Cooberpedy Postman (The "Postie...")

Photo : William Creek Gallery

(Source, Writer & Photo:  Christina Pfeiffer, Sydney Morning Herald "Traveller" who visited Coober Pedy as a guest of the SA Tourism Commission.)

This is the story of the Cooberpedy postman ("Postie") who doubles as a tour guide.....

I'm bouncing along a dusty road in a four-wheel-drive mail truck with outback Cooberpedy postman Peter Rowe.The mailbags in the back are bulging with letters and parcels addressed to residents of the remote outback stations and towns we are about to visit. Twice a week, Rowe and his son, Derek, take turns to drive the 644-kilometre round trip and fortunately, more often than not, their truck is filled with adventurous tourists eager to experience a day in the outback with a postman.

The tour starts from the multicultural opal mining community of Coober Pedy. Rowe arrived in town more than 30 years ago to dig for opals and his mail-run commentary is peppered with memories about the good old days. As we drive off, he points out rocky ridges at the edge of town that conceal sprawling underground mansions. Some of these underground homes are really posh; they have swimming pools, gyms, solid gold fittings in the bathrooms and there's one with ensuite bathrooms attached to every bedroom," he says.

Just out of Coober Pedy, the countryside is desolate and sunburnt. We stop at a section of the longest fence in the world, the 5300-kilometre dingo fence. It was built to keep dingoes out of sheep-farming country and each section is maintained by a different contractor.

Further along the dirt highway, we leave a cloud of dust in our wake as the truck's wheels spin through the Moon Plains. Rowe tells us the rocky landscape abounds with 120-million-year-old marine fossils, remnants from a time when this brown, barren area was at the bottom of a freezing polar ocean.

This stark landscape has captured the imagination of filmmakers and the Moon Plains featured in movies such as Red Planet and Mad Max: Beyond Thunderdome. Adding to the other-worldly ambience are abandoned movie props, such as a huge alien spaceship which sits in front of the Opal Cave underground complex.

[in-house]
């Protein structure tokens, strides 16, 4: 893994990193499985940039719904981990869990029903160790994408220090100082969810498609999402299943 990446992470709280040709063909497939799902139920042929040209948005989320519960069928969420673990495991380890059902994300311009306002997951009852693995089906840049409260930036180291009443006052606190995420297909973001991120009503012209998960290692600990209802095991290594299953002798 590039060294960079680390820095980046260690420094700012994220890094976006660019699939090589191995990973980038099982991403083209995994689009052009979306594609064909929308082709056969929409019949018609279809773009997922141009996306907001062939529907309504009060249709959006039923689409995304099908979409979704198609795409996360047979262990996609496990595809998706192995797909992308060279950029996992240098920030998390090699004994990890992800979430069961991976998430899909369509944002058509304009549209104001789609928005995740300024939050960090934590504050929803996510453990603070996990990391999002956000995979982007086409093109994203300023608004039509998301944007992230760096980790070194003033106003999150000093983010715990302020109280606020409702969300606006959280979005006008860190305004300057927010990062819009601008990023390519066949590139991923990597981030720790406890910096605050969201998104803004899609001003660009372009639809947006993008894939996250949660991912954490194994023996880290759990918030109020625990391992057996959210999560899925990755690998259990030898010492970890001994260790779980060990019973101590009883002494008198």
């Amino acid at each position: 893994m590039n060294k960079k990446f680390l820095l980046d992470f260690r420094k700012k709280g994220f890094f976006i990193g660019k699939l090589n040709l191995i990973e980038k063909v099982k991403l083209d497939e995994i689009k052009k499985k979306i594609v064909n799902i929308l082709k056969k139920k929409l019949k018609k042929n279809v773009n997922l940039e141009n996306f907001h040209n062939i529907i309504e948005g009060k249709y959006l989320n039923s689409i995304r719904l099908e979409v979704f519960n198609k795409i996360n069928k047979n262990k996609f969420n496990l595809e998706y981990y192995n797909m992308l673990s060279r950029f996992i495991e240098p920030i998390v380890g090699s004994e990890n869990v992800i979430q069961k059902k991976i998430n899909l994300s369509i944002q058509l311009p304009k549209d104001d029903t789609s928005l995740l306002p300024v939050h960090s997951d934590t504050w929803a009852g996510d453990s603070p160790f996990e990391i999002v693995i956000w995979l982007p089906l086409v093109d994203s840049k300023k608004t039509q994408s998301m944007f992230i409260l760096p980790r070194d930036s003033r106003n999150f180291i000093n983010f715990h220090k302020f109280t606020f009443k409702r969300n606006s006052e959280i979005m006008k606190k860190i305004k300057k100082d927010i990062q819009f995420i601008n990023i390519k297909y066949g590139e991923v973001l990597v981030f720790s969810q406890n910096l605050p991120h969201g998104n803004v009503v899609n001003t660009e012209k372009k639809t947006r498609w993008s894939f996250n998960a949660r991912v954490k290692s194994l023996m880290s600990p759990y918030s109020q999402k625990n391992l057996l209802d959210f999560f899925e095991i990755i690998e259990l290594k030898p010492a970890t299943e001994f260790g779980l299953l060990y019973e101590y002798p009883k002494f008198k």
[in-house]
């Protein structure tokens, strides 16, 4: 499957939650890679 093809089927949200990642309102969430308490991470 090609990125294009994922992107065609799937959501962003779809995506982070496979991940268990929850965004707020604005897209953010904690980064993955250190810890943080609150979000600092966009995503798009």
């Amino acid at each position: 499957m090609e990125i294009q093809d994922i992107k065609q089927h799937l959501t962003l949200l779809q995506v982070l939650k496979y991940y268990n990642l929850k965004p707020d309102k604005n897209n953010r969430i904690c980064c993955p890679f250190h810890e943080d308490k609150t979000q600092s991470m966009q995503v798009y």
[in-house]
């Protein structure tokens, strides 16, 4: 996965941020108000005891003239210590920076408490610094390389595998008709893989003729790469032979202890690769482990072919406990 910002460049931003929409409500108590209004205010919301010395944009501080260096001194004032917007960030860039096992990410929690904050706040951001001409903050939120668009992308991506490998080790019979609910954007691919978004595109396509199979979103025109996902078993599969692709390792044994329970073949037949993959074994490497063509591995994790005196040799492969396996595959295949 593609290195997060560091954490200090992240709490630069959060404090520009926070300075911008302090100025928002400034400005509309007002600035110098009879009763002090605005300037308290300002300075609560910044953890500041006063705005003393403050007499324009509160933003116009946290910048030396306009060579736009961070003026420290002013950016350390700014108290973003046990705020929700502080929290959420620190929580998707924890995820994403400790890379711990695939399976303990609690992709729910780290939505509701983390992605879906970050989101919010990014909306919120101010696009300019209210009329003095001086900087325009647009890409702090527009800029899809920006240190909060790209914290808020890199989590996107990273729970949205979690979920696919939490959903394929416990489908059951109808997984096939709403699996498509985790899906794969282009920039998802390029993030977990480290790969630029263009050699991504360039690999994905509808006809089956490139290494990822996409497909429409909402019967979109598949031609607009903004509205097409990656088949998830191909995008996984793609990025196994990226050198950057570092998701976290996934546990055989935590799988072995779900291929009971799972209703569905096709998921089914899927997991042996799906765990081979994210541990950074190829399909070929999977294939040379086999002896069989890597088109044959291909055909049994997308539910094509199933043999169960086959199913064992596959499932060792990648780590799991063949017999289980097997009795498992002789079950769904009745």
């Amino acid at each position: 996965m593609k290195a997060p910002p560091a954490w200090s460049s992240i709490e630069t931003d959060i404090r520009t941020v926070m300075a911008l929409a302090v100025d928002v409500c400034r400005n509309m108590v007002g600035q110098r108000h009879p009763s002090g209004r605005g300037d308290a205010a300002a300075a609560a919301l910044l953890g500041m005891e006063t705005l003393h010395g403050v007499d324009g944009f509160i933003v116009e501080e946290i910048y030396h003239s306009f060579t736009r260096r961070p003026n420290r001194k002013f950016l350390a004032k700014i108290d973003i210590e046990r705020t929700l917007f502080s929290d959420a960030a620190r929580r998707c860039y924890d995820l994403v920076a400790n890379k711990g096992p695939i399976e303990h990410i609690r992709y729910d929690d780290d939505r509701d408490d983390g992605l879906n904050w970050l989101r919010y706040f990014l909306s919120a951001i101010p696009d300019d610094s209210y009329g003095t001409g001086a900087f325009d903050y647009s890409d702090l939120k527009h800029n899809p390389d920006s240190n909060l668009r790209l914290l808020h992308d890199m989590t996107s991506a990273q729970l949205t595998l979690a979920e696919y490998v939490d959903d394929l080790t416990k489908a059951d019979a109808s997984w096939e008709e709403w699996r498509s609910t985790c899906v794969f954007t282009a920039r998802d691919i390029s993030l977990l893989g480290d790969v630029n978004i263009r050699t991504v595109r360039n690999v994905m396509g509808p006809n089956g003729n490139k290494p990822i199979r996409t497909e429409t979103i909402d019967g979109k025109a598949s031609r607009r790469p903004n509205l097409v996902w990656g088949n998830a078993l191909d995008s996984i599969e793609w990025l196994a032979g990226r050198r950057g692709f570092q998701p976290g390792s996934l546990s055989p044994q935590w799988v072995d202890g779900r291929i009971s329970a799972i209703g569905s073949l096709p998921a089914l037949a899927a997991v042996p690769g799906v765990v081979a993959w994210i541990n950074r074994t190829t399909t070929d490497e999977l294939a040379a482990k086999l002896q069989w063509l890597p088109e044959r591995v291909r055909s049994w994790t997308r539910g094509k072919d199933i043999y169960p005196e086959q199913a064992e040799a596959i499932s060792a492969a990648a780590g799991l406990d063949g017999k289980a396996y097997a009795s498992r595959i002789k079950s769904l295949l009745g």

Every few kilometres we pass floodway warning signs that look completely out of place along dry, dusty roads. Incongruous they may be but these signs are not to be ignored - rain falling 20 kilometres away can turn dry creek beds into torrents. Regular rainfall is uncommon but when it rains the wildflowers go berserk. Once every few years the desert transforms into a colourful kaleidoscope of blooming flora.

Our first mail stop is Mount Barry Station, where the lean cattle are some of the healthiest animals in Australia. These cattle walk 10 kilometres a day, nibbling on nutritious saltbush while searching for water. By comparison, cattle on the east coast require up to four times the amount of feed in order to receive the same nutrition, thus building up more fat.

At another station we're met by a young woman who presents Rowe with a Bundaberg rum bottle filled with mum's home-made tomato sauce. As we approach the entrance to a third station we avoid 25 kilometres of dirt road to the station homestead by sliding a large parcel under a cattle grid near the entrance.

As the day passes, the desert reveals russet landscapes highlighted by narrow carpets of green and creeks with eccentric names such as Giddi Giddinna. Eagles swoop to seize scurrying marsupials, emus run across the desert while sulfur-crested cockatoos soar above us.

After stopping at several stations, the bulk of the mail is unloaded at the Oodnadatta Post Office and Pink Roadhouse, a legendary outback stop in a town with a population of less than 200. But even in a small town in the middle of the outback there's a good chance of bumping into an interesting character or two, such as proprietor Lynnie Plate.

Plate and her husband walked from Alice Springs to Oodnadatta in 1975 - accompanied by a few camels, horses and donkeys - and have lived here ever since. But fame in the outback comes at a price. "I went for a holiday to Melbourne recently. It was so nice to sit in a cafe without being recognised," she sighs.

We move on to William Creek. Browns, yellows, lime greens and yellow flowering darling lilies blur past. At Algebuckina Creek, we stop to look at the decommissioned iron railway bridge once used by the old Ghan Railway. Ruins of railway huts, sidings and telegraph stations from the old Ghan are sprinkled across the desert. At Edwards Creek you can see the remains of the ticket office, waiting room and stationmaster's house.

William Creek, Australia's smallest town, sits within the world's largest working cattle station, the 34,000-square-kilometre Anna Creek Station. At last count, the town had a population of 10, a ramshackle pub, a few weatherboard houses, a dusty nine-hole golf course and the Dingo Cafe. The walls and ceilings of the William Creek Hotel - the only watering hole for 160 kilometres - are plastered with business cards, bank notes, old caps, bras and T-shirts left behind by travellers. Before I leave, I pin my own business card to the wall, wondering whether it will be there the next time I visit.



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